There is a coffee shop in Baltimore that has a lovely, charming, city atmosphere. They have nice things to buy, a bar with stools looking across the street at a beautiful cathedral, and plenty of people to watch. They are within walking distance from the central library, which always makes for a nice pairing of activities, and the staff is generally nice. However. I just don’t love their menu. They have limited breakfast options, so-so pastries, and I can’t say I’ve had too much lunch there. The coffee is good, but never wonderful. But they have the most amazing pain de mie raisin, which is a thick slice of white flour raisin bread grilled in a hearty amount of butter. It is divine.
I wanted to try and recreate it at home with less sugar and half whole grain flour. I’ve come close to succeeding, but it will never replace the dessert-like version with all white flour and tons of butter. This bread recipe is very easy, as far as bread recipes go. Have you ever made bread before? It can be intimidating. I remember the first time I tried, it seemed like an insurmountable goal. But it wasn’t as hard as I thought. It is truly rewarding to pull fresh bread out of the oven and make the house smell amazing.
This basic bread recipe, adapted from Cooking Light, has only four ingredients, and one optional ingredient (cornmeal). To make it cinnamon raisin, I added three additional ingredients. The standard formula for making bread is as follows:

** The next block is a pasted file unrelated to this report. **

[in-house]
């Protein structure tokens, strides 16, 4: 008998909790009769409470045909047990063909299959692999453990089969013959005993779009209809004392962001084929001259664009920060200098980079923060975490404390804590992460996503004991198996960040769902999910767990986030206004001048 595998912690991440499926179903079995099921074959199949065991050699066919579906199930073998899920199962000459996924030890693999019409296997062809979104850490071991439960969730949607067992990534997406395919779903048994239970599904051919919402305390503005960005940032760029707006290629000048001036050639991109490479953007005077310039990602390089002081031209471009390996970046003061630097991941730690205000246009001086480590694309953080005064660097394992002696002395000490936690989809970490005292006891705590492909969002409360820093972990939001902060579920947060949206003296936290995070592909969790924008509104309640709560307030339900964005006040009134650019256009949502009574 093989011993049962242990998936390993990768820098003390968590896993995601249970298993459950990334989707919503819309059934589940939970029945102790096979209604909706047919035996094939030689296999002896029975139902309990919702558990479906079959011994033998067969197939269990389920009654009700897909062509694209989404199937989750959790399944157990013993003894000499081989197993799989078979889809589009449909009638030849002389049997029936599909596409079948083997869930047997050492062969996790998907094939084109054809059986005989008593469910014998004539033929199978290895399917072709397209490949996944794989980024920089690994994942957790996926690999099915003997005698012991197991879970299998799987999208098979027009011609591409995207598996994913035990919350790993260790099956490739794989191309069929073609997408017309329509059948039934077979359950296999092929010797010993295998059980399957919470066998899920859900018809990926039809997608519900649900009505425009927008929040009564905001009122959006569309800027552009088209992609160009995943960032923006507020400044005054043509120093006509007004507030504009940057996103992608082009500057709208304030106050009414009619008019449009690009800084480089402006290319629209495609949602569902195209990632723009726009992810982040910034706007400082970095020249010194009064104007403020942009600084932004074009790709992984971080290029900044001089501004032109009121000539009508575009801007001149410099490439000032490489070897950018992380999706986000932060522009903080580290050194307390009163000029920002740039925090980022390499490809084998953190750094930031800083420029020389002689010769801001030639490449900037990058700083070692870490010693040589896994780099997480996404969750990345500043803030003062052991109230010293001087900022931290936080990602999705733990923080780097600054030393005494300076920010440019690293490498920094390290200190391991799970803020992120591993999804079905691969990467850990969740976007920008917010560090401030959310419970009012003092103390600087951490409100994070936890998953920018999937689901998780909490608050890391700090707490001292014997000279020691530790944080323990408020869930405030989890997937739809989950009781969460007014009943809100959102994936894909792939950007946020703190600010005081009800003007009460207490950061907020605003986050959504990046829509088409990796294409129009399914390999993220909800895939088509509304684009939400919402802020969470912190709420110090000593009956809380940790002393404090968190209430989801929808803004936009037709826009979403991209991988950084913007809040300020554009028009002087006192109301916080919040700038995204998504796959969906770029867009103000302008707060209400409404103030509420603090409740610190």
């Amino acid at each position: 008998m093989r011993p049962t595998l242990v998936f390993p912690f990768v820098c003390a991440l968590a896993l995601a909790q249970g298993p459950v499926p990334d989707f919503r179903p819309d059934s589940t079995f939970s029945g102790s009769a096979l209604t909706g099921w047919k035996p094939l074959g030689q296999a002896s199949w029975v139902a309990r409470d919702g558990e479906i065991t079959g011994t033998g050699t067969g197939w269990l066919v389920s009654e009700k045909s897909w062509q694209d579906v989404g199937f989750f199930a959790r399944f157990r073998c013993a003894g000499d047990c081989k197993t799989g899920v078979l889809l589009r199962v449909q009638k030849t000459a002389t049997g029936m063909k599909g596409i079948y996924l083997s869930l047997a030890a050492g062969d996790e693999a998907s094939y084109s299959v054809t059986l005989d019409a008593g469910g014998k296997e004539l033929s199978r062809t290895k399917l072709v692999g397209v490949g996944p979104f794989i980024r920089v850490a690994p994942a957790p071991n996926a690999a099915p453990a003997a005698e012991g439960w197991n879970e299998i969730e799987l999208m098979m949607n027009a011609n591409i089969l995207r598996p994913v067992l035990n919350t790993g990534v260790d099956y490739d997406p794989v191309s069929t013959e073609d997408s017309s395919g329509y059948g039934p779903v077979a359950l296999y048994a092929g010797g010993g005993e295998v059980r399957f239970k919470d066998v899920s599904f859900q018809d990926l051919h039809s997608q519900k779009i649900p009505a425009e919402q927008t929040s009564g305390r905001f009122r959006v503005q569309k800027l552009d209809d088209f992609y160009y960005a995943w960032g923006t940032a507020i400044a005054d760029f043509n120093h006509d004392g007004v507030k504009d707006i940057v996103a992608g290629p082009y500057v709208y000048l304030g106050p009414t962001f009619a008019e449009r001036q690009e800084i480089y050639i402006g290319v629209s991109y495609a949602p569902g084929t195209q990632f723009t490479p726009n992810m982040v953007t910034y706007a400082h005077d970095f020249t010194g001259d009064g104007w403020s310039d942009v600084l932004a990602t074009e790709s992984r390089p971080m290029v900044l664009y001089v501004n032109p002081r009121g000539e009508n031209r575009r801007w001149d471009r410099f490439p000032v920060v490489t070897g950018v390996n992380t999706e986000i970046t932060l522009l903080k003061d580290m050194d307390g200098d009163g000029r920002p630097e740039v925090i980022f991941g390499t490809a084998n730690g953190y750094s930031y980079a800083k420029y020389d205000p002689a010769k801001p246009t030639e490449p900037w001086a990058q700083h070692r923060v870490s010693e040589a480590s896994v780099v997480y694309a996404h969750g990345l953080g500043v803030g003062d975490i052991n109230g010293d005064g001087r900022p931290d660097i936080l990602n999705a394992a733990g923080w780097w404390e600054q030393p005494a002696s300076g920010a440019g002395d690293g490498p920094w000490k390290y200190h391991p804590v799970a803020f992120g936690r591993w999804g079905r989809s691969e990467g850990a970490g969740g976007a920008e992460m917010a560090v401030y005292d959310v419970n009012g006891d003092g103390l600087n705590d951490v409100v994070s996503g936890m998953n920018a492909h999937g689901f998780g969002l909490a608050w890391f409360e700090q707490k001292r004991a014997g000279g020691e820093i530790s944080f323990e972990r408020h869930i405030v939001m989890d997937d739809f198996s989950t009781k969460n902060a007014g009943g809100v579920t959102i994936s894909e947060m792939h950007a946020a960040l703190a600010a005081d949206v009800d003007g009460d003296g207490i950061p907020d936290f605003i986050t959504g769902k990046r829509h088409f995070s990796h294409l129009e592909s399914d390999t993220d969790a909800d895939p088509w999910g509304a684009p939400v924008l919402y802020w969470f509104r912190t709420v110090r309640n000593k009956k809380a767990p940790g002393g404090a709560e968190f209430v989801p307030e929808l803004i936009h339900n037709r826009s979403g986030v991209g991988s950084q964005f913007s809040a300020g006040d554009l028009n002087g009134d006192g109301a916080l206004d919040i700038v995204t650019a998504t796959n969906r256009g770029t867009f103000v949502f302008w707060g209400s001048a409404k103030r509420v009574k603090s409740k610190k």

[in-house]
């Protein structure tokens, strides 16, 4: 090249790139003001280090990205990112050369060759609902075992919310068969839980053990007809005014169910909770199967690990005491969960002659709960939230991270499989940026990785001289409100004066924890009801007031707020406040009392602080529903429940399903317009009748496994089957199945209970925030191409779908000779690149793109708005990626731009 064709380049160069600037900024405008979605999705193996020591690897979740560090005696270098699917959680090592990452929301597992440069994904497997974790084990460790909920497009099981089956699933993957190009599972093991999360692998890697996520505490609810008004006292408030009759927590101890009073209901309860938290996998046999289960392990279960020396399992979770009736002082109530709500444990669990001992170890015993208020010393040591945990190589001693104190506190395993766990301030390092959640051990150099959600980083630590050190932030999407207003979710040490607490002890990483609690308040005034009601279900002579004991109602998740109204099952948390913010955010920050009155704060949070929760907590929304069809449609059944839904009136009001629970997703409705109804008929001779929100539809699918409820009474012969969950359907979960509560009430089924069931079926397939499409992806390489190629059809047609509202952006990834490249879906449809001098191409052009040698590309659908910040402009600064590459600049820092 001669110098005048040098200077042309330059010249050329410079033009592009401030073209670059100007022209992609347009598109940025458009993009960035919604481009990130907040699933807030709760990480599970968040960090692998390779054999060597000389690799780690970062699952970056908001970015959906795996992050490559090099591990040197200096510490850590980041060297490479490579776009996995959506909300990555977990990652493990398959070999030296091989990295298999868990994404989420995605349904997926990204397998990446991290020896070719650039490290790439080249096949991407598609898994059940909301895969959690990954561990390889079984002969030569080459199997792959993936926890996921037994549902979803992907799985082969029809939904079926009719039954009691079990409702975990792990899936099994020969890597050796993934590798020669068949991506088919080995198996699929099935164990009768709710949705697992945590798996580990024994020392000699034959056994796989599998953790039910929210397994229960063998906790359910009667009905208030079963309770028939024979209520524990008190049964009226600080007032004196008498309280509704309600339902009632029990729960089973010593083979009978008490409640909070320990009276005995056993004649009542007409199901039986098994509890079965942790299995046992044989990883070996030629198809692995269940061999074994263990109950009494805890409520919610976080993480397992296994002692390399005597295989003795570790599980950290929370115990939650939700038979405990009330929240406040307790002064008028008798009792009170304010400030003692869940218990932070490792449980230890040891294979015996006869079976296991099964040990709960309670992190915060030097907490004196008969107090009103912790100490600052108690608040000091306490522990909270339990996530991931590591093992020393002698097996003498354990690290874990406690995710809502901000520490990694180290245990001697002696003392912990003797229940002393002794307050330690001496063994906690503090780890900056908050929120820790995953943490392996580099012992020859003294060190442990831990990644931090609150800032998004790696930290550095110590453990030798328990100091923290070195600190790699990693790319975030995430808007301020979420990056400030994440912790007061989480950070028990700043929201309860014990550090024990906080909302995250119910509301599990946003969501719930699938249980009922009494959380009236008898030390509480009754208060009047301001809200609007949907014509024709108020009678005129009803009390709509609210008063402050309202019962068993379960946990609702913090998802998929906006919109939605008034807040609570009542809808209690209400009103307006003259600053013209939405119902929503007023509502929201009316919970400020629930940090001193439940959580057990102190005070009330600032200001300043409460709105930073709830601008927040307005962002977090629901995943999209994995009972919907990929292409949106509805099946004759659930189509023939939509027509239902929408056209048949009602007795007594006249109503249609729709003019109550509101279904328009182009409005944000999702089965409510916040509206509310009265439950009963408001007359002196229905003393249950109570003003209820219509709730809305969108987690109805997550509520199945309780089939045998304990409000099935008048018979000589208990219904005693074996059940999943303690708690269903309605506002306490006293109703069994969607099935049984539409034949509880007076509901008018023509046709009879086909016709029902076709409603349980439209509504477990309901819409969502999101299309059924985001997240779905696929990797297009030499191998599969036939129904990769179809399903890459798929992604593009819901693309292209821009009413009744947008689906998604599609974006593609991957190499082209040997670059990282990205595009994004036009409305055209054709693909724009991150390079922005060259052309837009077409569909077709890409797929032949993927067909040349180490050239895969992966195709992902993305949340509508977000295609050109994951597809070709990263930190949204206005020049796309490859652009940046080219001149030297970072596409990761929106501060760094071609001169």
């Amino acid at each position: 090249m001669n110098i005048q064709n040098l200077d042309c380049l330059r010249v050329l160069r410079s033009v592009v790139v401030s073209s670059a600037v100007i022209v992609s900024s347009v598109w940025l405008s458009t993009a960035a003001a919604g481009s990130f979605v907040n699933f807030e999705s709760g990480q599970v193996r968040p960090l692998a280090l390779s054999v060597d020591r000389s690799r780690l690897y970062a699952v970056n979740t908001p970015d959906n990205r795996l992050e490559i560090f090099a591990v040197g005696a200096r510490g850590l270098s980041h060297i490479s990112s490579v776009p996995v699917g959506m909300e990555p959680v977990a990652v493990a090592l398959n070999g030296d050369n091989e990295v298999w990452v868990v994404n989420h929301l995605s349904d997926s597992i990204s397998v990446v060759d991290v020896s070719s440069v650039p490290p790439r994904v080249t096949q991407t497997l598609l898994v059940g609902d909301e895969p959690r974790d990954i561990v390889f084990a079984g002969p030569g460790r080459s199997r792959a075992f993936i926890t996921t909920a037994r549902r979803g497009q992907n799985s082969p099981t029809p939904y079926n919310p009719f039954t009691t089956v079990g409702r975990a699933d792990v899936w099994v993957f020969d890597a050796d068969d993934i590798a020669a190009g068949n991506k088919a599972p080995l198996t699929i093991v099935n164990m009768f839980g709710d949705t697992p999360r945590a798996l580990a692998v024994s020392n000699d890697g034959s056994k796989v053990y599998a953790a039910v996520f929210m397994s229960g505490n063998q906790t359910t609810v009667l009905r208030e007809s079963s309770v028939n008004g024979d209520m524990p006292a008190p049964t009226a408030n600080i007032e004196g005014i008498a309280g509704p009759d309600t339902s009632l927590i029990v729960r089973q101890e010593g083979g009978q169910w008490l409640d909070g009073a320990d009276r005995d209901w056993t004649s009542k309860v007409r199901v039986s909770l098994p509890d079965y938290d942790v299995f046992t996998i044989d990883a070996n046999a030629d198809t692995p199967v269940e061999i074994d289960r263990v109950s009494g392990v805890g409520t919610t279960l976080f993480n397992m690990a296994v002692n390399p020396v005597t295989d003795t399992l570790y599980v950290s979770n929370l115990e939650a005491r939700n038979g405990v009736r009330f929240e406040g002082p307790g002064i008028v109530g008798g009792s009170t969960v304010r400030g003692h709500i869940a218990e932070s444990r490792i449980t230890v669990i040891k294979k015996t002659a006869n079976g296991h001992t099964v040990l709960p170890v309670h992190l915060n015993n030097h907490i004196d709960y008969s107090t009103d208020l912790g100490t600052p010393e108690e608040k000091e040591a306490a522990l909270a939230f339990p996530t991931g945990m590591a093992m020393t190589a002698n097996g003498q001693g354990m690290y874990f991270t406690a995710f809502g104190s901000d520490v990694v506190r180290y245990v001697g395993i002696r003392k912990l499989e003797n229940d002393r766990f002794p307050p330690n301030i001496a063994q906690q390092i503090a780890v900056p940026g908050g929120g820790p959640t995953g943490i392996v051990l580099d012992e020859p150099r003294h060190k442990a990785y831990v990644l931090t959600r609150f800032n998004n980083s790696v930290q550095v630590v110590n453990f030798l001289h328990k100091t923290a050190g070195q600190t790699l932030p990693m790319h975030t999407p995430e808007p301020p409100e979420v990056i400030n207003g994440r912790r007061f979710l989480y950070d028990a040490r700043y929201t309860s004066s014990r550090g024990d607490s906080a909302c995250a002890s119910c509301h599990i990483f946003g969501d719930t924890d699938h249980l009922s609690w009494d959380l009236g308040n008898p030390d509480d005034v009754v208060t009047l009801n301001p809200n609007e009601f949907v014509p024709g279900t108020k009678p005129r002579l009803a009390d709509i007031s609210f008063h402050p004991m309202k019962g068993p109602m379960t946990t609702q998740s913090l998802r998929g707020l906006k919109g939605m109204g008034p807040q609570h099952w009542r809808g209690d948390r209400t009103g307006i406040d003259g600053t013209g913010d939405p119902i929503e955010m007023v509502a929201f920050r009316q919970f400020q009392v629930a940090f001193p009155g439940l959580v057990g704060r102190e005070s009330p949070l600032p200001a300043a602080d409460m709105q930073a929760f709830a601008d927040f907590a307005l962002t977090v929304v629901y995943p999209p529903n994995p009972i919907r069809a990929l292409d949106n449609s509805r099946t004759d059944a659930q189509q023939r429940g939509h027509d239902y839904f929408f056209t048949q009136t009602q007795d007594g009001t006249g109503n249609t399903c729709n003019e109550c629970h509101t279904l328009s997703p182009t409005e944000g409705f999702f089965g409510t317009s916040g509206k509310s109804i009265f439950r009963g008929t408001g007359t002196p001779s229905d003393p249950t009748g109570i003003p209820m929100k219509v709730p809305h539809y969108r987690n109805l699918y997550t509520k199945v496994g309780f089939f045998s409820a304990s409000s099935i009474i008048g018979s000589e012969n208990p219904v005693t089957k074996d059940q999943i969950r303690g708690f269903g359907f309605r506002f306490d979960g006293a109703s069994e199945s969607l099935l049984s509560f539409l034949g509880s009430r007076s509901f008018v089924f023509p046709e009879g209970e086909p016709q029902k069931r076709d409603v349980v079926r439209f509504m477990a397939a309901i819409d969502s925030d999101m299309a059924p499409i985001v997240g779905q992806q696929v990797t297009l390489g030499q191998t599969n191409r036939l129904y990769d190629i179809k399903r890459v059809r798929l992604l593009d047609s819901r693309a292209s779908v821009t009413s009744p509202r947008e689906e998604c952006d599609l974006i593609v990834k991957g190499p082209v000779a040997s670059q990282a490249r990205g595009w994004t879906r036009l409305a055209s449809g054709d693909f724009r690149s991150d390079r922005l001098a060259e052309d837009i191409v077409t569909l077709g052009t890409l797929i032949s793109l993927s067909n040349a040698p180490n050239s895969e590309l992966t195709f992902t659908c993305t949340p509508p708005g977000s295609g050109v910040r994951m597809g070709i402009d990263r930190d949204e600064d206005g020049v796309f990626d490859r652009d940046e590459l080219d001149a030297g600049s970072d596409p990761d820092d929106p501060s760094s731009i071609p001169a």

– Proof the yeast (5 minutes)
– Mix the dough (8 minutes)
– Place into oiled bowl and let rise (45-60 minutes)
– Punch dough down, roll out, sprinkle with filling (5 minutes)
– Roll dough into loaf and let rise until doubled (45 minutes)
– Bake (20 minutes)
It looks like a huge time commitment (and it is) but keep in mind that the total active time is about 20 minutes. The rest is waiting for the dough to rise and bake. Here is the recipe and step-by-step photos to help you on your way to successful homemade bread.
Cinnamon Raisin Bread
Adapted from Cooking Light
Makes two loaves
I like to do other baking simultaneously. The reason is that the oven is on for a while and churns out a bunch of products, which I can freeze, and the extra heat helps the bread to rise faster. It’s not a requirement, but it prevents hour-plus rise times in a cold kitchen.
Mix together 4 1/2 teaspoons yeast (two packets) with 2 cups warm water (as hot as it gets from the tap) in a large bowl. Sprinkle some sugar on top. Within 5 minutes, the yeast should “bloom”. If nothing happens, you have bad yeast. Get some new yeast and try again.
Add to the yeast and water 3 cups whole wheat bread flour and 3 cups all-purpose flour (6 cups total). If you don’t have bread flour, don’t worry. Your bread will just have a looser crumb. Add 2 teaspoons salt. Stir together with a wooden spoon as much as you can, then dig in with your hands. Turn dough out onto clean, floured counter. It will look scrappy, like this:
After kneading it for a couple of minutes, form it into a smooth ball with the seam side down.
Place dough into oiled bowl, turning to coat the dough with oil. Cover with plastic wrap or a damp towel. Place in a warm place free from drafts and let rise until doubled — 45 minutes to an hour.